So, now that the Catholic Church - which was undeniably an important, if not critical, ally in passing Obamacare – has been threatened to the very core of its being by related Obamacare mandates, where are the host of community organizations it has nurtured for decades? PICO, the IAF, IWJ, and Gamaliel are profoundly silent. No outraged press releases at the scurrilous way in which the Church is being attacked, no massive rallies in protest…just deafening, sickening silence.
Some folks at the United States Conference of Catholic Bishops
(USCCB) are beginning to “get” it: a June 27, 2012 “Advisory Memo to Journalists” put out by Sr. Mary Ann Walsh who is USCCB director of media relations, is really interesting.[ii] In response to Faith in Public Life’s public dismissal of the Church’s concerns about the HHS mandate, she points out Faith in Public Life’s intimate association with “a pro-abortion group long directed by John Podesta called the Center for American Progress”[iii] and provides a point-by-point refutation.
The memo explains that Faith in Public Life’s seven-member staff has a highly partisan, political makeup, including: “one person who came to the group directly from serving as communications director for a Democratic congressman and his election campaign; one who worked for various Democratic campaigns and for the Democratic Senatorial Campaign Committee; two…who worked for Catholics in Alliance for the Common Good, a blatantly partisan…political initiative; and an executive director coming from the secular and partisan Center for American Progress.”
Faith in Public Life has also served as a sort of clearing house for the Alinskyian organizations. Its speakers have included Greg Galluzzo, national director of the Gamaliel Foundation; Kim Bobo, founder of Interfaith Worker Justice; Sister Simone Campbell, national coordinator of NETWORK; and Rabbi Jonah Presner of the Industrial Areas Foundation.[iv]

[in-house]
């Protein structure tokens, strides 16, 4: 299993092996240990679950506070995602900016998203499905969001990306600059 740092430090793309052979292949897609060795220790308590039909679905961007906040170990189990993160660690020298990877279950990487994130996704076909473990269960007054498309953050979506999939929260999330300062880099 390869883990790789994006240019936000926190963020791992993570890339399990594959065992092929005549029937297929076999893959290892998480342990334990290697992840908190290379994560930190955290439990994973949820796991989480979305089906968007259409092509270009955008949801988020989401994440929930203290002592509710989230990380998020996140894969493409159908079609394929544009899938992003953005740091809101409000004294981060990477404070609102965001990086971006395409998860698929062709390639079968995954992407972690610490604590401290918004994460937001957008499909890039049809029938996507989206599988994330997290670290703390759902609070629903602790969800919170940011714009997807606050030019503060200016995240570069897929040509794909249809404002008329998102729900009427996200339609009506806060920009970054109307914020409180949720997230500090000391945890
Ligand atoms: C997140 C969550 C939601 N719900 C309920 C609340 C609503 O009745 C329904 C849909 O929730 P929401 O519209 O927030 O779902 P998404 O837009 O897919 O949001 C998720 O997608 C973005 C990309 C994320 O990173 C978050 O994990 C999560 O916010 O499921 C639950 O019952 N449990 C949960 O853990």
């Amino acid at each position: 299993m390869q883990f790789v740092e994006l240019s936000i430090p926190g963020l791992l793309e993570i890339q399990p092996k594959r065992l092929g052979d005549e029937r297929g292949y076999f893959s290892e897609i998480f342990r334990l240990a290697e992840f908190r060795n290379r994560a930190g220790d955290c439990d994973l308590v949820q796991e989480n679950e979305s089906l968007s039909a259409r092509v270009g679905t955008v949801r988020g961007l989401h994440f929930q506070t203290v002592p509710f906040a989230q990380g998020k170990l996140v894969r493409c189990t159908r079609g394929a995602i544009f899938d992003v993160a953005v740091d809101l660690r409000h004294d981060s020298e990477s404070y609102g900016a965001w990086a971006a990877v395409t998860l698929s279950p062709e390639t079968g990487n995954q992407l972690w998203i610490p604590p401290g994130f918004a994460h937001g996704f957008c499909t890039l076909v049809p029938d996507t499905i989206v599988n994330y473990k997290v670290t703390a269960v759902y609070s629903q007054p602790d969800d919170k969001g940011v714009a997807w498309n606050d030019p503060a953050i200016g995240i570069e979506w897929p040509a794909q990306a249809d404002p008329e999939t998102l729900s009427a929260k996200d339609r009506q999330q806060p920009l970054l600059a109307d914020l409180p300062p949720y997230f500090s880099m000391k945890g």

In fact, most recently, Faith in Public Life’s Casey Schoeneberger managed media relations for NETWORK’s bus tour, a public relations stunt designed to arouse sympathy for a given group of religious women who are under Vatican scrutiny for some very un-Catholic activities.[v] One blogger went to meet the bus as it passed through Madison and wrote under a photo that she took to prove her point: “Nuns on the Bus supporters hold up a peace flag behind Sr. Simone, to block the view of the ‘Stop Obama’s HHS Mandate’/’Stand Up For Religious Freedom’ signs, a message they seemed to regard as contradictory to their own. Here, the ‘stop sign’ peeks out from behind the flag.”[vi]
So one might reasonably conclude that the positions of Faith in Public Life of giving public support to the HHS mandate and denigrating the bishops’ attempts to preserve its freedom of conscience to act according to moral principles are also the positions of the CCHD-funded Alinskyian organizations. Despite their enormous debt, these networks are no friends of the Catholic Church.
And yet…CCHD continues to fund them.
Speroforum columnist Stephanie Block also edits the New Mexico-based Los Pequenos newspaper.
[i] Parish bulletin, Church of the Most Holy Trinity,” October 18, 2009; Church of the Most Holy Trinity RC is a member of PICO’s San Diego Organizing Project.
[ii] The entire – extremely well-considered - memo can be read at www.usccb.org/news/2012/12-118.cfm.
[iii] For support for Sister Walsh’s statement see: Stephanie Block, “Dissenting Catholics hookup with Obama team: Catholics United and Catholics in Alliance for the Common Good have openly endorsed pro-abortion candidates.”
[iv] See Stephanie Block, “American Catholics and Faith in Public Life,” www.catholicmediacoalition.org/faith_public_life2.htm
[v] NETWORK is specifically identified by the Vatican “Doctrinal Assessment of the Leadership Conference of Women Religious” as in need of “review.” See: www.usccb.org/loader.cfm?csModule=security/getfile&pageid=55544
[vi] “Soros-funded ‘Faith in Public Life’ handling PR for ‘Nuns on the Bus,’” Laetificat blog: